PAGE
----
NASA's Moon Mineralogy Mapper, or M3, instrument reported the observations. M3 was carried into space on Oct. 22, 2008, aboard the Indian Space Research Organization's Chandrayaan-1 spacecraft. Data from the Visual and Infrared Mapping Spectrometer, or VIMS, on NASA's Cassini spacecraft, and the High-Resolution Infrared Imaging Spectrometer on NASA's Epoxi spacecraft contributed to confirmation of the finding. The spacecraft imaging spectrometers made it possible to map lunar water more effectively than ever before.

The confirmation of elevated water molecules and hydroxyl at these concentrations in the moon's polar regions raises new questions about its origin and effect on the mineralogy of the moon. Answers to these questions will be studied and debated for years to come.

"Water ice on the moon has been something of a holy grail for lunar scientists for a very long time," said Jim Green, director of the Planetary Science Division at NASA Headquarters in Washington. "This surprising finding has come about through the ingenuity, perseverance and international cooperation between NASA and the India Space Research Organization."

From its perch in lunar orbit, M3's state-of-the-art spectrometer measured light reflecting off the moon's surface at infrared wavelengths, splitting the spectral colors of the lunar surface into small enough bits to reveal a new level of detail in surface composition. When the M3 science team analyzed data from the instrument, they found the wavelengths of light being absorbed were consistent with the absorption patterns for water molecules and hydroxyl.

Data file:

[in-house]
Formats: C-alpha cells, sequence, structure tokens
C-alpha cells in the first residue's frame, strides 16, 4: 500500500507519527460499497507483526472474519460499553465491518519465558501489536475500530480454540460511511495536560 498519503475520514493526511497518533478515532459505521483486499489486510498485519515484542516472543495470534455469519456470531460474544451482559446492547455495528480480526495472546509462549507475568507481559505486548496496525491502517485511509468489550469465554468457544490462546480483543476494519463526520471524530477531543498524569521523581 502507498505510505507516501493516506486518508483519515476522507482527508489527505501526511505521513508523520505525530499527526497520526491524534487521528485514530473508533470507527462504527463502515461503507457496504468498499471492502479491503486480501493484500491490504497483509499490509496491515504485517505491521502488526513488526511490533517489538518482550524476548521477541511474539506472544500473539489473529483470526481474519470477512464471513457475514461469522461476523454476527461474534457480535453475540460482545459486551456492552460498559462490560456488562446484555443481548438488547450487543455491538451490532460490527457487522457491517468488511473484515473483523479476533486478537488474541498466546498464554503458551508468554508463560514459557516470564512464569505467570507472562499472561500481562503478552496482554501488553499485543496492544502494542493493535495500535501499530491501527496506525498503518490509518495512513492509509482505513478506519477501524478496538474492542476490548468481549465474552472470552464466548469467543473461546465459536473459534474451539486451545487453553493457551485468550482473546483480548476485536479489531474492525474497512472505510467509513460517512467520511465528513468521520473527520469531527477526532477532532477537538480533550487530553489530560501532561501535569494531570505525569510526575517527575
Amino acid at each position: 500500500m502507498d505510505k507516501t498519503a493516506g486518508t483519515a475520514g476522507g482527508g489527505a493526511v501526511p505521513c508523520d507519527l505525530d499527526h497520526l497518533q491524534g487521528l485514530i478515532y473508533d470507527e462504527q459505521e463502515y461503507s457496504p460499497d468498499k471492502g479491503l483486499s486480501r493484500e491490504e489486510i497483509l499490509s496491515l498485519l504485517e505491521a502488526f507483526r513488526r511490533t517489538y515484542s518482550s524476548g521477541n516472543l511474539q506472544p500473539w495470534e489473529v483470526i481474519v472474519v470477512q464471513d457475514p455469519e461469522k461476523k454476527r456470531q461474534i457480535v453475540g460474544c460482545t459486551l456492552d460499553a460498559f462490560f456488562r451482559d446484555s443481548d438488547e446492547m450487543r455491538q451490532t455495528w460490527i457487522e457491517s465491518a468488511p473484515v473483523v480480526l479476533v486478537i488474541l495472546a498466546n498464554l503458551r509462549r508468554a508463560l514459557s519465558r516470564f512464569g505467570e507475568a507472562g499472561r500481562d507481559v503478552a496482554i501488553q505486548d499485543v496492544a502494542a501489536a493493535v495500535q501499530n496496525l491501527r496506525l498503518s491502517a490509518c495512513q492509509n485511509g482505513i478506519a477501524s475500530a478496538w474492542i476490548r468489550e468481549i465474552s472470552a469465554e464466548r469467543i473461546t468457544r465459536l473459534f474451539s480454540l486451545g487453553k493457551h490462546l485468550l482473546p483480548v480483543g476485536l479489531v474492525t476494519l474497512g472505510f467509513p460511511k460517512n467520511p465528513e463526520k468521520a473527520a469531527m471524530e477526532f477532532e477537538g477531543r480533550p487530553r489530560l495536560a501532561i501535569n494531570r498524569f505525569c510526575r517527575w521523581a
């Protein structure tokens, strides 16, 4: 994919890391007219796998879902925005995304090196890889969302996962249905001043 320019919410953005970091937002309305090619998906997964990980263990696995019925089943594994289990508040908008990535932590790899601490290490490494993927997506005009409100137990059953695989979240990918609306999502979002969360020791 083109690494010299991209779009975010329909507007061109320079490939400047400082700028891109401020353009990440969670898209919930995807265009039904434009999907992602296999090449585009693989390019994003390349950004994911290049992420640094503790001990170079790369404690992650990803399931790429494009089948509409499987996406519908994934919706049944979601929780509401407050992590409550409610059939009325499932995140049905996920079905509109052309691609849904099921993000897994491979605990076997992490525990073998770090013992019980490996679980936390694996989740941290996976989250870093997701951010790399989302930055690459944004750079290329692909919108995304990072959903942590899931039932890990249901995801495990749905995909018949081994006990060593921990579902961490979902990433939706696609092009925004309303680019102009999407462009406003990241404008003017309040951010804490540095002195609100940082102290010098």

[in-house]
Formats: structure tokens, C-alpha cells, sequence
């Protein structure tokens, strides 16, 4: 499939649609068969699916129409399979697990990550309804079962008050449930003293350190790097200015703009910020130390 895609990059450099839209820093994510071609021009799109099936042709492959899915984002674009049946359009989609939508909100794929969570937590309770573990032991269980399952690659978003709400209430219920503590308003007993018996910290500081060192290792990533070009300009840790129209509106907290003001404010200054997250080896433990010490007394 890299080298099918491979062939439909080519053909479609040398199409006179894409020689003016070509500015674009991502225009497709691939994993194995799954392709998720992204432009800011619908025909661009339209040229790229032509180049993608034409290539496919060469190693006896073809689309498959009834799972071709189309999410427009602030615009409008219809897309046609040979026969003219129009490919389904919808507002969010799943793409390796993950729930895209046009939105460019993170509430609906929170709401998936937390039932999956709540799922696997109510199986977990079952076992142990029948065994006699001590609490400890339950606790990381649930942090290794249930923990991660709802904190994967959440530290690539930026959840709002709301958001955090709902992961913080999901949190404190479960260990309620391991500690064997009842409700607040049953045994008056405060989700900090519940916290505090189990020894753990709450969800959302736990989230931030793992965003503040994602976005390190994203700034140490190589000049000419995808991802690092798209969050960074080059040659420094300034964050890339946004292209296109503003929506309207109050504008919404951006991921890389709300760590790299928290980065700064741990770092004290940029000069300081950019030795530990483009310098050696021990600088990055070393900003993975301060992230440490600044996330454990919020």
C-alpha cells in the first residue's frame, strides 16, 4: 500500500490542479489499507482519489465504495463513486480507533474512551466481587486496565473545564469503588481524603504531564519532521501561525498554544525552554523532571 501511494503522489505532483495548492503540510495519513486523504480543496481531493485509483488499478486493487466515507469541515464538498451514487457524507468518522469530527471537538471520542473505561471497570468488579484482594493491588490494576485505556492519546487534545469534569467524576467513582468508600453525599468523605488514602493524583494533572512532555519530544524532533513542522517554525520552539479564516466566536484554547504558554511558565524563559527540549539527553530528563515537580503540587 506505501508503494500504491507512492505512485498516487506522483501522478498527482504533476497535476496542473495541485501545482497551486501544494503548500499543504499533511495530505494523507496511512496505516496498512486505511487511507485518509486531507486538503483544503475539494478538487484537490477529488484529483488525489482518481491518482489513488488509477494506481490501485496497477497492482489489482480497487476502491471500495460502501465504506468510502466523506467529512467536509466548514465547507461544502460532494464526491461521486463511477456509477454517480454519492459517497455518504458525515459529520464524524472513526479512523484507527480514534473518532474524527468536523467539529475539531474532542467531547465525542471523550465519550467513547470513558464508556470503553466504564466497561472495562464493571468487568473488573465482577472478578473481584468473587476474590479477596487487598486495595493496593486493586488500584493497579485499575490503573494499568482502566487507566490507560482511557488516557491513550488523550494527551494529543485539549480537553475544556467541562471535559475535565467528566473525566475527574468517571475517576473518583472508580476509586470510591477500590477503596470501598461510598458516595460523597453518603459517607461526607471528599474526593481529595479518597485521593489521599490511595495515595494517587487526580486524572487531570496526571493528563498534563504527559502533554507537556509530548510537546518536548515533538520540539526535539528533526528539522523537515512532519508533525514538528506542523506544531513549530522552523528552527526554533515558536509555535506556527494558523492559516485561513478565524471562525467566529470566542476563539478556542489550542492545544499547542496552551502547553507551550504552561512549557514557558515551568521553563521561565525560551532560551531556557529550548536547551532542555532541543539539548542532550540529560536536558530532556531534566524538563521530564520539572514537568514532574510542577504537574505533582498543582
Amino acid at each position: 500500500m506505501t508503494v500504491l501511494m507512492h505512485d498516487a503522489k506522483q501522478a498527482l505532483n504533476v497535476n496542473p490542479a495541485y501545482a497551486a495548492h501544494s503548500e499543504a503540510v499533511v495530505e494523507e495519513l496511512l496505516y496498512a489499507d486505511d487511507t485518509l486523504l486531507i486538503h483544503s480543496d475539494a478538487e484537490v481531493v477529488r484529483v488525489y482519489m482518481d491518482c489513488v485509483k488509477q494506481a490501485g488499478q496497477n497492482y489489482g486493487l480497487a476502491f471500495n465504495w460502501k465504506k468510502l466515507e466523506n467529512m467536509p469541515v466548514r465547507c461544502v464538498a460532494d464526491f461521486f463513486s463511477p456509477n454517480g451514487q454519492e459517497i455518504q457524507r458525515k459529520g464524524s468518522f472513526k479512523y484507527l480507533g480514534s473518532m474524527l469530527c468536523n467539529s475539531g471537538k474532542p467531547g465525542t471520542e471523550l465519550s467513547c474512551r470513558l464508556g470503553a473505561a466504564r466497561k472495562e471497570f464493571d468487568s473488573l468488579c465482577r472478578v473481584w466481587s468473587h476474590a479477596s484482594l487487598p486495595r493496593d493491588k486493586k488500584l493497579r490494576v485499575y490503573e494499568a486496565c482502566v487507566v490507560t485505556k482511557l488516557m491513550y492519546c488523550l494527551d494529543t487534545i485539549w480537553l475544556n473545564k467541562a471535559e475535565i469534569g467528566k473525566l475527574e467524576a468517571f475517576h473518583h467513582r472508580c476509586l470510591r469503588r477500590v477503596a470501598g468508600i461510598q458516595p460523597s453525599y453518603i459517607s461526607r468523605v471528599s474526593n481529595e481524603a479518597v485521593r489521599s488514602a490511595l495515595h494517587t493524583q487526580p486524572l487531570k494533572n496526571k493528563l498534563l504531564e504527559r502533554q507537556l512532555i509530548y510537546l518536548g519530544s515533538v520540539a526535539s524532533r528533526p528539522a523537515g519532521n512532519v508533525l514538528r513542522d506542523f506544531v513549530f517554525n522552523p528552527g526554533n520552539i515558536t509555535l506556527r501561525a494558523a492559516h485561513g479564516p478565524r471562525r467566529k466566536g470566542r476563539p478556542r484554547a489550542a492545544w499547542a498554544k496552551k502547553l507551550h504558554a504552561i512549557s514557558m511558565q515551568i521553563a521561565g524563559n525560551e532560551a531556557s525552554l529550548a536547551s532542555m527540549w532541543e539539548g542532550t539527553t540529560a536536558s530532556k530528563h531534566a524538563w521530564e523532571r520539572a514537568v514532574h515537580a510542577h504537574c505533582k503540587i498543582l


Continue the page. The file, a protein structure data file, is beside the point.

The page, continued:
"For silicate bodies, such features are typically attributed to water and hydroxyl-bearing materials," said Carle Pieters, M3's principal investigator from Brown University, Providence, R.I. "When we say 'water on the moon,' we are not talking about lakes, oceans or even puddles. Water on the moon means molecules of water and hydroxyl that interact with molecules of rock and dust specifically in the top millimeters of the moon's surface.

The M3 team found water molecules and hydroxyl at diverse areas of the sunlit region of the moon's surface, but the water signature appeared stronger at the moon's higher latitudes. Water molecules and hydroxyl previously were suspected in data from a Cassini flyby of the moon in 1999, but the findings were not published until now.

"The data from Cassini's VIMS instrument and M3 closely agree," said Roger Clark, a U.S. Geological Survey scientist in Denver and member of both the VIMS and M3 teams. "We see both water and hydroxyl. While the abundances are not precisely known, as much as 1,000 water molecule parts-per-million could be in the lunar soil. To put that into perspective, if you harvested one ton of the top layer of the moon's surface, you could get as much as 32 ounces of water."